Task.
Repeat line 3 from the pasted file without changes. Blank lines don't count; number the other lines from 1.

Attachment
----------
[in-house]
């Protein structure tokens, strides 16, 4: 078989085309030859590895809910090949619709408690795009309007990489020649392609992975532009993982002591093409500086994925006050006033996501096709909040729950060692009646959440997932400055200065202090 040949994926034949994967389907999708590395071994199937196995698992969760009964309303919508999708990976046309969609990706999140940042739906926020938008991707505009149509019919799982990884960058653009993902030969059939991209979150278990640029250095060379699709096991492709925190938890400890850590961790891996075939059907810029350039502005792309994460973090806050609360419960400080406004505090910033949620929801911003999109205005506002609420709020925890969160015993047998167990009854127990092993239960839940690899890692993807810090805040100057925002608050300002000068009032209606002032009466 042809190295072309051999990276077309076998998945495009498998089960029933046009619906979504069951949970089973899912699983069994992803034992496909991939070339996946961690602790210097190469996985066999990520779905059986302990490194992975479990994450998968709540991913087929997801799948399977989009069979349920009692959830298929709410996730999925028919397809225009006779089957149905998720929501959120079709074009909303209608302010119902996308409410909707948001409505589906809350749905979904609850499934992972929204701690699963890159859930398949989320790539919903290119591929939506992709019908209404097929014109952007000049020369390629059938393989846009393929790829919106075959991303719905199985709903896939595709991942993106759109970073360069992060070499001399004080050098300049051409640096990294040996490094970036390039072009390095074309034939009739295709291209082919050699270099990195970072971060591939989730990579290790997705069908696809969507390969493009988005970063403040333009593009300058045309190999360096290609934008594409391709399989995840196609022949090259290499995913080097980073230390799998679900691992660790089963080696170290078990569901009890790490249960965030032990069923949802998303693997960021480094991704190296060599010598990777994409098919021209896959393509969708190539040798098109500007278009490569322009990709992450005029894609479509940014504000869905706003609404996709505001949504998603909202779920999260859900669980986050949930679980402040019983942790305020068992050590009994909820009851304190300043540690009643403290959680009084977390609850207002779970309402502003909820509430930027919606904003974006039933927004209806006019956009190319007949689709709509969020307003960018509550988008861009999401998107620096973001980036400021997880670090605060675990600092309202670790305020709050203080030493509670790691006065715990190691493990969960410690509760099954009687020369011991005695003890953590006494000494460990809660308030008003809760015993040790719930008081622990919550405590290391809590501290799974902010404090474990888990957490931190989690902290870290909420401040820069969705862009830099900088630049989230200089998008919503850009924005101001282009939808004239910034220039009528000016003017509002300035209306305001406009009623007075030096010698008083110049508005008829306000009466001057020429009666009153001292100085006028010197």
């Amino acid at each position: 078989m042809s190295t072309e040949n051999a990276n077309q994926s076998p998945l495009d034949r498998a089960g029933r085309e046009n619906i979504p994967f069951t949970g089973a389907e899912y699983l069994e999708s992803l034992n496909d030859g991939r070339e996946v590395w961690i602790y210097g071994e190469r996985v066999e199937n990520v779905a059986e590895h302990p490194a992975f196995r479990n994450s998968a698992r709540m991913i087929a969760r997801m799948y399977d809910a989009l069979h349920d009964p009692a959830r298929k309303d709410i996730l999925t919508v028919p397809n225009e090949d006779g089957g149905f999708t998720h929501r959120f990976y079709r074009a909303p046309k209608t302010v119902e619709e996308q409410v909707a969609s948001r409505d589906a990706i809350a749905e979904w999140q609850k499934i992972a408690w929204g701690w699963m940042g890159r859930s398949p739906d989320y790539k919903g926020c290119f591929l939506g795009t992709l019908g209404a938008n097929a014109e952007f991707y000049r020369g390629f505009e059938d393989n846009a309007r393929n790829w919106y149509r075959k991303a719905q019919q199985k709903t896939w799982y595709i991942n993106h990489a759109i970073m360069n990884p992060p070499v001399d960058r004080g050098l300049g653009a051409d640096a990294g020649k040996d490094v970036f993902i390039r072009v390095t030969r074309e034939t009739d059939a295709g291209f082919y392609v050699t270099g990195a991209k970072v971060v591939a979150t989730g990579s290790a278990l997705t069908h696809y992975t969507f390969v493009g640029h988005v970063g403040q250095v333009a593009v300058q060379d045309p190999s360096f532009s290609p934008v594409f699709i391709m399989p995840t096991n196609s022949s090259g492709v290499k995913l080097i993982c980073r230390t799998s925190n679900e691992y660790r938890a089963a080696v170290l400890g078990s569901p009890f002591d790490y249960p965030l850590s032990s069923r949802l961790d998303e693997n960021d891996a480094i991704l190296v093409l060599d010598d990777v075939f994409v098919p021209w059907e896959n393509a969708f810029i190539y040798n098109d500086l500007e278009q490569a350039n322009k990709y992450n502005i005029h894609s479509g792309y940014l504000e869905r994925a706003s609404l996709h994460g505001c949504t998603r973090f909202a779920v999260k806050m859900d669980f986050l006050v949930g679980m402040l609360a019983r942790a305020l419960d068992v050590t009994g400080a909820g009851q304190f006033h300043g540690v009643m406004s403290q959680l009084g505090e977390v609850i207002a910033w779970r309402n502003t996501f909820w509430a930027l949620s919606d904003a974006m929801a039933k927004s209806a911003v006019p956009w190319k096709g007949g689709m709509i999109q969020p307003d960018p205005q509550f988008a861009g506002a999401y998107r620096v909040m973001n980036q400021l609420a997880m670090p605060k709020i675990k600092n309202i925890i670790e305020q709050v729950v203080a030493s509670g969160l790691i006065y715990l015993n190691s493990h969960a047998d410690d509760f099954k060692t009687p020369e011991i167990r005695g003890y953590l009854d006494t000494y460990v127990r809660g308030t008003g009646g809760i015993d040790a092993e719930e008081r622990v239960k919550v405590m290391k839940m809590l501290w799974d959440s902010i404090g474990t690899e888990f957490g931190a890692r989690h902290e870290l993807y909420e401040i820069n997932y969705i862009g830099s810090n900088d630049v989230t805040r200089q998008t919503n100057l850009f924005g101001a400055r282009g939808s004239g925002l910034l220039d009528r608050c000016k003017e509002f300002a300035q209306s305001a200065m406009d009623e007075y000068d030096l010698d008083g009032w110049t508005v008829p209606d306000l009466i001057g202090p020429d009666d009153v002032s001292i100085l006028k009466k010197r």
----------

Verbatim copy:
């Amino acid at each position: 078989m042809s190295t072309e040949n051999a990276n077309q994926s076998p998945l495009d034949r498998a089960g029933r085309e046009n619906i979504p994967f069951t949970g089973a389907e899912y699983l069994e999708s992803l034992n496909d030859g991939r070339e996946v590395w961690i602790y210097g071994e190469r996985v066999e199937n990520v779905a059986e590895h302990p490194a992975f196995r479990n994450s998968a698992r709540m991913i087929a969760r997801m799948y399977d809910a989009l069979h349920d009964p009692a959830r298929k309303d709410i996730l999925t919508v028919p397809n225009e090949d006779g089957g149905f999708t998720h929501r959120f990976y079709r074009a909303p046309k209608t302010v119902e619709e996308q409410v909707a969609s948001r409505d589906a990706i809350a749905e979904w999140q609850k499934i992972a408690w929204g701690w699963m940042g890159r859930s398949p739906d989320y790539k919903g926020c290119f591929l939506g795009t992709l019908g209404a938008n097929a014109e952007f991707y000049r020369g390629f505009e059938d393989n846009a309007r393929n790829w919106y149509r075959k991303a719905q019919q199985k709903t896939w799982y595709i991942n993106h990489a759109i970073m360069n990884p992060p070499v001399d960058r004080g050098l300049g653009a051409d640096a990294g020649k040996d490094v970036f993902i390039r072009v390095t030969r074309e034939t009739d059939a295709g291209f082919y392609v050699t270099g990195a991209k970072v971060v591939a979150t989730g990579s290790a278990l997705t069908h696809y992975t969507f390969v493009g640029h988005v970063g403040q250095v333009a593009v300058q060379d045309p190999s360096f532009s290609p934008v594409f699709i391709m399989p995840t096991n196609s022949s090259g492709v290499k995913l080097i993982c980073r230390t799998s925190n679900e691992y660790r938890a089963a080696v170290l400890g078990s569901p009890f002591d790490y249960p965030l850590s032990s069923r949802l961790d998303e693997n960021d891996a480094i991704l190296v093409l060599d010598d990777v075939f994409v098919p021209w059907e896959n393509a969708f810029i190539y040798n098109d500086l500007e278009q490569a350039n322009k990709y992450n502005i005029h894609s479509g792309y940014l504000e869905r994925a706003s609404l996709h994460g505001c949504t998603r973090f909202a779920v999260k806050m859900d669980f986050l006050v949930g679980m402040l609360a019983r942790a305020l419960d068992v050590t009994g400080a909820g009851q304190f006033h300043g540690v009643m406004s403290q959680l009084g505090e977390v609850i207002a910033w779970r309402n502003t996501f909820w509430a930027l949620s919606d904003a974006m929801a039933k927004s209806a911003v006019p956009w190319k096709g007949g689709m709509i999109q969020p307003d960018p205005q509550f988008a861009g506002a999401y998107r620096v909040m973001n980036q400021l609420a997880m670090p605060k709020i675990k600092n309202i925890i670790e305020q709050v729950v203080a030493s509670g969160l790691i006065y715990l015993n190691s493990h969960a047998d410690d509760f099954k060692t009687p020369e011991i167990r005695g003890y953590l009854d006494t000494y460990v127990r809660g308030t008003g009646g809760i015993d040790a092993e719930e008081r622990v239960k919550v405590m290391k839940m809590l501290w799974d959440s902010i404090g474990t690899e888990f957490g931190a890692r989690h902290e870290l993807y909420e401040i820069n997932y969705i862009g830099s810090n900088d630049v989230t805040r200089q998008t919503n100057l850009f924005g101001a400055r282009g939808s004239g925002l910034l220039d009528r608050c000016k003017e509002f300002a300035q209306s305001a200065m406009d009623e007075y000068d030096l010698d008083g009032w110049t508005v008829p209606d306000l009466i001057g202090p020429d009666d009153v002032s001292i100085l006028k009466k010197r």